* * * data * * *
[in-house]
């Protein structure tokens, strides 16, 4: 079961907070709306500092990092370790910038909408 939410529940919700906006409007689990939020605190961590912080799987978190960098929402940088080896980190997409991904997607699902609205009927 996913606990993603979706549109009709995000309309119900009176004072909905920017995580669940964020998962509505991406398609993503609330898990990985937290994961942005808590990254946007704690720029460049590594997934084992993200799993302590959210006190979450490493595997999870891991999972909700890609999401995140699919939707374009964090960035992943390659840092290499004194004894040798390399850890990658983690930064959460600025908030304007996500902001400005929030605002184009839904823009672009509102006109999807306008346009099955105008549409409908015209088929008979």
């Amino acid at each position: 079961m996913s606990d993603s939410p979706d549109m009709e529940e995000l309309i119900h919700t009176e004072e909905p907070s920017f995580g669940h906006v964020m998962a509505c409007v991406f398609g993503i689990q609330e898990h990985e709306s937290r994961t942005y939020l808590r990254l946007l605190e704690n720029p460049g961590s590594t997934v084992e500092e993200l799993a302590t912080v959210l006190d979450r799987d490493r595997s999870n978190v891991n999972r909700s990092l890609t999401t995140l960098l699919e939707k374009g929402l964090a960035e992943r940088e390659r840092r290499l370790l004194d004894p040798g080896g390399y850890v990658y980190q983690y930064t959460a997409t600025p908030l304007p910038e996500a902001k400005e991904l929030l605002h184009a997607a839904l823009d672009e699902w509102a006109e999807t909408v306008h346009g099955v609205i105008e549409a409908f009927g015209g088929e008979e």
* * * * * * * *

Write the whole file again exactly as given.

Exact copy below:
[in-house]
């Protein structure tokens, strides 16, 4: 079961907070709306500092990092370790910038909408 939410529940919700906006409007689990939020605190961590912080799987978190960098929402940088080896980190997409991904997607699902609205009927 996913606990993603979706549109009709995000309309119900009176004072909905920017995580669940964020998962509505991406398609993503609330898990990985937290994961942005808590990254946007704690720029460049590594997934084992993200799993302590959210006190979450490493595997999870891991999972909700890609999401995140699919939707374009964090960035992943390659840092290499004194004894040798390399850890990658983690930064959460600025908030304007996500902001400005929030605002184009839904823009672009509102006109999807306008346009099955105008549409409908015209088929008979």
């Amino acid at each position: 079961m996913s606990d993603s939410p979706d549109m009709e529940e995000l309309i119900h919700t009176e004072e909905p907070s920017f995580g669940h906006v964020m998962a509505c409007v991406f398609g993503i689990q609330e898990h990985e709306s937290r994961t942005y939020l808590r990254l946007l605190e704690n720029p460049g961590s590594t997934v084992e500092e993200l799993a302590t912080v959210l006190d979450r799987d490493r595997s999870n978190v891991n999972r909700s990092l890609t999401t995140l960098l699919e939707k374009g929402l964090a960035e992943r940088e390659r840092r290499l370790l004194d004894p040798g080896g390399y850890v990658y980190q983690y930064t959460a997409t600025p908030l304007p910038e996500a902001k400005e991904l929030l605002h184009a997607a839904l823009d672009e699902w509102a006109e999807t909408v306008h346009g099955v609205i105008e549409a409908f009927g015209g088929e008979e």